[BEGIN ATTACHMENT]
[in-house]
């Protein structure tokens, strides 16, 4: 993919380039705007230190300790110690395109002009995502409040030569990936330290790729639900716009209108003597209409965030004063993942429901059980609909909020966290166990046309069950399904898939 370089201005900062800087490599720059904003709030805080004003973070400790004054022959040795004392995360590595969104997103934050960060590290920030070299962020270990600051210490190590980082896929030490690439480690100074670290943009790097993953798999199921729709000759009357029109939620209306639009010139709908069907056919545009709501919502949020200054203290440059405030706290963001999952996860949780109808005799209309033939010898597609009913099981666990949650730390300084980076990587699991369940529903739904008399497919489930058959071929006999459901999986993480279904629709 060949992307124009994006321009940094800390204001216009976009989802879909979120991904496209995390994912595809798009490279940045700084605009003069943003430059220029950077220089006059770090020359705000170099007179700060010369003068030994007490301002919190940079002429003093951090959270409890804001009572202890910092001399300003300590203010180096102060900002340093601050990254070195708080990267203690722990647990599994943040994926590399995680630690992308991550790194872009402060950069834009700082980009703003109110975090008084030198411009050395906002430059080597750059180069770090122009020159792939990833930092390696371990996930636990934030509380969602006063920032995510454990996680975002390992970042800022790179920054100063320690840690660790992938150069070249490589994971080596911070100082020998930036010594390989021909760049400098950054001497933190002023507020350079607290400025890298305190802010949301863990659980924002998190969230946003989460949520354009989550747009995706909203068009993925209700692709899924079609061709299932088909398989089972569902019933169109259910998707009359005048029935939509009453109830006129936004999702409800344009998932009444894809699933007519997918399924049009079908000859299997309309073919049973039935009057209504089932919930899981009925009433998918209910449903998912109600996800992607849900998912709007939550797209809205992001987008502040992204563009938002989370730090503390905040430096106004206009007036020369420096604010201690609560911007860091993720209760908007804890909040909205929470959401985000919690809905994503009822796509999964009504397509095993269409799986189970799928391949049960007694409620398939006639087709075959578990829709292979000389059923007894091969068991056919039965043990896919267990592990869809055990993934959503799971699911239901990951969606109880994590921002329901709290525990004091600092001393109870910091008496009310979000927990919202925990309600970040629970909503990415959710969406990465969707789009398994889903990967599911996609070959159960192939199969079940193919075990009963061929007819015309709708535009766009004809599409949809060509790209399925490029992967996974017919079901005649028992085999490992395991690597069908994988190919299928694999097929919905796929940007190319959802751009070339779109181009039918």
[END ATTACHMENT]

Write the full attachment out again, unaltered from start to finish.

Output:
[in-house]
């Protein structure tokens, strides 16, 4: 993919380039705007230190300790110690395109002009995502409040030569990936330290790729639900716009209108003597209409965030004063993942429901059980609909909020966290166990046309069950399904898939 370089201005900062800087490599720059904003709030805080004003973070400790004054022959040795004392995360590595969104997103934050960060590290920030070299962020270990600051210490190590980082896929030490690439480690100074670290943009790097993953798999199921729709000759009357029109939620209306639009010139709908069907056919545009709501919502949020200054203290440059405030706290963001999952996860949780109808005799209309033939010898597609009913099981666990949650730390300084980076990587699991369940529903739904008399497919489930058959071929006999459901999986993480279904629709 060949992307124009994006321009940094800390204001216009976009989802879909979120991904496209995390994912595809798009490279940045700084605009003069943003430059220029950077220089006059770090020359705000170099007179700060010369003068030994007490301002919190940079002429003093951090959270409890804001009572202890910092001399300003300590203010180096102060900002340093601050990254070195708080990267203690722990647990599994943040994926590399995680630690992308991550790194872009402060950069834009700082980009703003109110975090008084030198411009050395906002430059080597750059180069770090122009020159792939990833930092390696371990996930636990934030509380969602006063920032995510454990996680975002390992970042800022790179920054100063320690840690660790992938150069070249490589994971080596911070100082020998930036010594390989021909760049400098950054001497933190002023507020350079607290400025890298305190802010949301863990659980924002998190969230946003989460949520354009989550747009995706909203068009993925209700692709899924079609061709299932088909398989089972569902019933169109259910998707009359005048029935939509009453109830006129936004999702409800344009998932009444894809699933007519997918399924049009079908000859299997309309073919049973039935009057209504089932919930899981009925009433998918209910449903998912109600996800992607849900998912709007939550797209809205992001987008502040992204563009938002989370730090503390905040430096106004206009007036020369420096604010201690609560911007860091993720209760908007804890909040909205929470959401985000919690809905994503009822796509999964009504397509095993269409799986189970799928391949049960007694409620398939006639087709075959578990829709292979000389059923007894091969068991056919039965043990896919267990592990869809055990993934959503799971699911239901990951969606109880994590921002329901709290525990004091600092001393109870910091008496009310979000927990919202925990309600970040629970909503990415959710969406990465969707789009398994889903990967599911996609070959159960192939199969079940193919075990009963061929007819015309709708535009766009004809599409949809060509790209399925490029992967996974017919079901005649028992085999490992395991690597069908994988190919299928694999097929919905796929940007190319959802751009070339779109181009039918």